When it comes to digital assistants, user's main concern is often privacy. To enable their commands, the device must be listening all the time, and despite companies assurances that their data is safe, it creates a natural wariness.
However, Kaspersky says users should also be worried about the voices of others – even if they can't hear them.
“In an article published in 2017, researchers from Zhejiang University presented a technique for taking covert control of voice assistants, named DolphinAttack“, explains Kaspersky's Igor Kuksov. “The research team converted voice commands into ultrasonic waves, with frequencies too high to be picked up by humans, but still recognizable by microphones in modern devices.”
For now, this isn't a massive concern. Ultrasound is very short range unless you buy over 60 speakers like the University of Illinois. That could change in the future, though, and until then, attackers could use different techniques.
Kaspersky references work by the University of California that hid voice assistant commands in classical music and regular audio files. It managed to trick Mozilla's Deep Speech to navigate to evil.com with hidden noise in the sentence “without the data set the article is useless.”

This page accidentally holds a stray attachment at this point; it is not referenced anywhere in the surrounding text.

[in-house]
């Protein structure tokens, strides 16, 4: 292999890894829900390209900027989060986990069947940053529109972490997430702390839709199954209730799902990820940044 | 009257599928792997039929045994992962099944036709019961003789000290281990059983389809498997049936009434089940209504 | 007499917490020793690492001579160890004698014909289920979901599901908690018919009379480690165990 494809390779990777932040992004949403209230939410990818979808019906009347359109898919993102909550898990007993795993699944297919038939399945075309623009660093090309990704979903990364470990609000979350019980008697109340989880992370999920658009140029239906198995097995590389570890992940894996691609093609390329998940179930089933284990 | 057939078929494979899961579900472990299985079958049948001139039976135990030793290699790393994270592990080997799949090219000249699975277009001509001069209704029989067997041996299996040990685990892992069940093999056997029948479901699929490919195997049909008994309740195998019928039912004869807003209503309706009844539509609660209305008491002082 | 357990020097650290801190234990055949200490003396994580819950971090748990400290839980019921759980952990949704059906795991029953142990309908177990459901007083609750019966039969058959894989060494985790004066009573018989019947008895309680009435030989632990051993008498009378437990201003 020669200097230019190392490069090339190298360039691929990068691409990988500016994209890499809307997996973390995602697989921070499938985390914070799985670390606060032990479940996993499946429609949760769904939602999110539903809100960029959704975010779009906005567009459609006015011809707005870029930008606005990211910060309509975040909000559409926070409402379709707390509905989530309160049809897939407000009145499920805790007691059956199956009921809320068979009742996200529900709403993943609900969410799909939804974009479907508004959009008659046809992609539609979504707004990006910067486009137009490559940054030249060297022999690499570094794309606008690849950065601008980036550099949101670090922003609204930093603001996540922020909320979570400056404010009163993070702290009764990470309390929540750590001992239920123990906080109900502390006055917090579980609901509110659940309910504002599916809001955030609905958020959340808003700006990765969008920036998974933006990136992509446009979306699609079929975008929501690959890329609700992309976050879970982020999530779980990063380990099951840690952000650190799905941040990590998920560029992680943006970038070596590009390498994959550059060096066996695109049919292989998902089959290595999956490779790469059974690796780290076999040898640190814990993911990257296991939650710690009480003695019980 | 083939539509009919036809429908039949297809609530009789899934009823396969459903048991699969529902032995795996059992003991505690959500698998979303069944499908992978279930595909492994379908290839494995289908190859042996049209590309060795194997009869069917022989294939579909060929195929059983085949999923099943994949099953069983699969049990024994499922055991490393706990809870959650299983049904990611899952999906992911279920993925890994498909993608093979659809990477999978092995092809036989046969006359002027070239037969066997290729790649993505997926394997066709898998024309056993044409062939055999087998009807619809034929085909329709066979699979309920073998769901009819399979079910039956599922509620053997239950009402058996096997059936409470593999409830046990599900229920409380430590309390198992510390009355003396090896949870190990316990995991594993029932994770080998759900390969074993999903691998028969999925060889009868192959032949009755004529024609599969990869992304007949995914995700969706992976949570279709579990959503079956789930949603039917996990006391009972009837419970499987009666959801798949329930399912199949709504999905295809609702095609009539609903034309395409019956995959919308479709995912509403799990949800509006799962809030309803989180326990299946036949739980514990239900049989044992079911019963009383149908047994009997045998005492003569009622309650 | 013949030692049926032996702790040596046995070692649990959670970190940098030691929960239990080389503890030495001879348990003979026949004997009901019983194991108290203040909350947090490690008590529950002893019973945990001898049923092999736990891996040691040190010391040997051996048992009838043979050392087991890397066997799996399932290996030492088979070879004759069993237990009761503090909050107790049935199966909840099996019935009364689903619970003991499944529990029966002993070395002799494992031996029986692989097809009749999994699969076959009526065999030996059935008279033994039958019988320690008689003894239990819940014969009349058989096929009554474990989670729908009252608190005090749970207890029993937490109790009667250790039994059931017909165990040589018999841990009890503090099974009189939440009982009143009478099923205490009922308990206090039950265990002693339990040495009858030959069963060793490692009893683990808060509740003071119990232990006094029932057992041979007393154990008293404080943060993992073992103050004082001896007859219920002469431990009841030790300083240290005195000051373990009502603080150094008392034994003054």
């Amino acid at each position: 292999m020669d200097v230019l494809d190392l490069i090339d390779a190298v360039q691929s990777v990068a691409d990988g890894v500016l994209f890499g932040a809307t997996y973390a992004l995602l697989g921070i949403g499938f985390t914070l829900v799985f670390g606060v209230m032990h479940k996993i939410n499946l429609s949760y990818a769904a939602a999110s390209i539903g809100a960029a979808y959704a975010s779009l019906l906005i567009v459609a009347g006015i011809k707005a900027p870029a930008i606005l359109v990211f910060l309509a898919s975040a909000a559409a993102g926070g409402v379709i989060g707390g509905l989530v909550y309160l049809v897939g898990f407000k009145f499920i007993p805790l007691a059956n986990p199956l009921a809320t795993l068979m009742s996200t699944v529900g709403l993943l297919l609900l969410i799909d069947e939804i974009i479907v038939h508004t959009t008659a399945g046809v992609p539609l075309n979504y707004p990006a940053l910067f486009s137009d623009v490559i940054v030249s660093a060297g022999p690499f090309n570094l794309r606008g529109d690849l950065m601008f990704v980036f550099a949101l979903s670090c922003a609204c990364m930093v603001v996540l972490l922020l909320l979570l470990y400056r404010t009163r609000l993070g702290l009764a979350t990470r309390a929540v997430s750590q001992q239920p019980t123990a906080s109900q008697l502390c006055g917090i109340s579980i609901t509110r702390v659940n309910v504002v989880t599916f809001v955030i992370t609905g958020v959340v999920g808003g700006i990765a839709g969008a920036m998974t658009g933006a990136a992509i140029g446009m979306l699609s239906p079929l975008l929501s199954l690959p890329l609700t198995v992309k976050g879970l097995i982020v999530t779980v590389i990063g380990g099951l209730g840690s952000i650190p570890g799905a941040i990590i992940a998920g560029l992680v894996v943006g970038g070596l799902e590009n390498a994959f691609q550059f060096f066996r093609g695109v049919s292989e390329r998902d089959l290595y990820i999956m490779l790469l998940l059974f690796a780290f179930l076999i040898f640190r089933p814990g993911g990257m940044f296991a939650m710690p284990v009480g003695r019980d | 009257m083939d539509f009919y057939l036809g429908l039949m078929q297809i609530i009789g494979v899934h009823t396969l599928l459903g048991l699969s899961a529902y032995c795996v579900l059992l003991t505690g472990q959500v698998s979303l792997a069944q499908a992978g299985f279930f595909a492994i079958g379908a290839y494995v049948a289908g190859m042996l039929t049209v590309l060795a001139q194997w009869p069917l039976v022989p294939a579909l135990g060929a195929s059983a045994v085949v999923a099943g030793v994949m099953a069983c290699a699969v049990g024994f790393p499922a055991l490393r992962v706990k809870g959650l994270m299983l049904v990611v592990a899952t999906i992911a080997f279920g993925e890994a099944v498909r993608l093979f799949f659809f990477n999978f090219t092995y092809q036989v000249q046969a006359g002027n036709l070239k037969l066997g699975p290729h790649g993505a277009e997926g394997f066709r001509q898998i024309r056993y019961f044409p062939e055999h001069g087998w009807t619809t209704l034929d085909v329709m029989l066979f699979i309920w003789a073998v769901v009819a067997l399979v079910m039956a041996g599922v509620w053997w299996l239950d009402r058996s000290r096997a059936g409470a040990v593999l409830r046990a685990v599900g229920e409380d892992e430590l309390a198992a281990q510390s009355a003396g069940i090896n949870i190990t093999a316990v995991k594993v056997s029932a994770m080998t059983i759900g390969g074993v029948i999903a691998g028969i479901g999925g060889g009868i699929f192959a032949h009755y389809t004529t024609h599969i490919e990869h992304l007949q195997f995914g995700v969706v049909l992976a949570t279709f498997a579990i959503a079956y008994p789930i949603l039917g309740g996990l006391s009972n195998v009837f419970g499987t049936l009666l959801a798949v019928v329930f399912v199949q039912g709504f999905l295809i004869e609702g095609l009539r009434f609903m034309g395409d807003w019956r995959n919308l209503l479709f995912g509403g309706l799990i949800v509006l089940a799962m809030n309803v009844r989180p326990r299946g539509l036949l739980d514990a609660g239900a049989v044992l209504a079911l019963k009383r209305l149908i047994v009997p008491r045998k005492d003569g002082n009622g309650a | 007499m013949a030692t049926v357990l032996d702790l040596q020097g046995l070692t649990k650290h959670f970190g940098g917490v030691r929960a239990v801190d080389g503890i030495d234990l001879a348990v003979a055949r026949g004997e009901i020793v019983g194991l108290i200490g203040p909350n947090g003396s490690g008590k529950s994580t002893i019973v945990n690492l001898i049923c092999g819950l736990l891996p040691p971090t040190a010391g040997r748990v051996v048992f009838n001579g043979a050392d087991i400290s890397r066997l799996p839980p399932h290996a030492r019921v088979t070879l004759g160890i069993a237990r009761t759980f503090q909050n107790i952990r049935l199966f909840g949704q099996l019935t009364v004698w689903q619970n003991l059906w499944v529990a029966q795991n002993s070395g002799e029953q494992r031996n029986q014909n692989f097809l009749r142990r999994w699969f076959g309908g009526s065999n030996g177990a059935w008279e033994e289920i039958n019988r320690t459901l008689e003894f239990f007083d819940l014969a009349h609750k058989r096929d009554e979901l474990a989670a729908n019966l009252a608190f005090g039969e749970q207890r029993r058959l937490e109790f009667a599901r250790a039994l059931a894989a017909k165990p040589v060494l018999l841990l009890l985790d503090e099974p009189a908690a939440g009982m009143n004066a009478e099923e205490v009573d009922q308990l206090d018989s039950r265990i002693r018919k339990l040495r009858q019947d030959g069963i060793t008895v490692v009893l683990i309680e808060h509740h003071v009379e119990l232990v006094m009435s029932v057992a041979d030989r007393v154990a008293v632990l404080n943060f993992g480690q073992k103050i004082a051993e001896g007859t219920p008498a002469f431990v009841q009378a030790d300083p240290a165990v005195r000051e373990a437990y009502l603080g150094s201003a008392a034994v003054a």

These attacks are basically indistinguishable from a regular audio file and could be inadvertently played by users to navigate them to malicious sites or perform other tasks. Though these specific examples didn't work over the air, a combination of different techniques could create a successful exploit.
Before such attacks reach the mainstream, companies will have to come up with solutions. Theoretically, mitigations should be possible, but it's likely the attack landscape for smart speakers will continue to evolve, just like for PCs.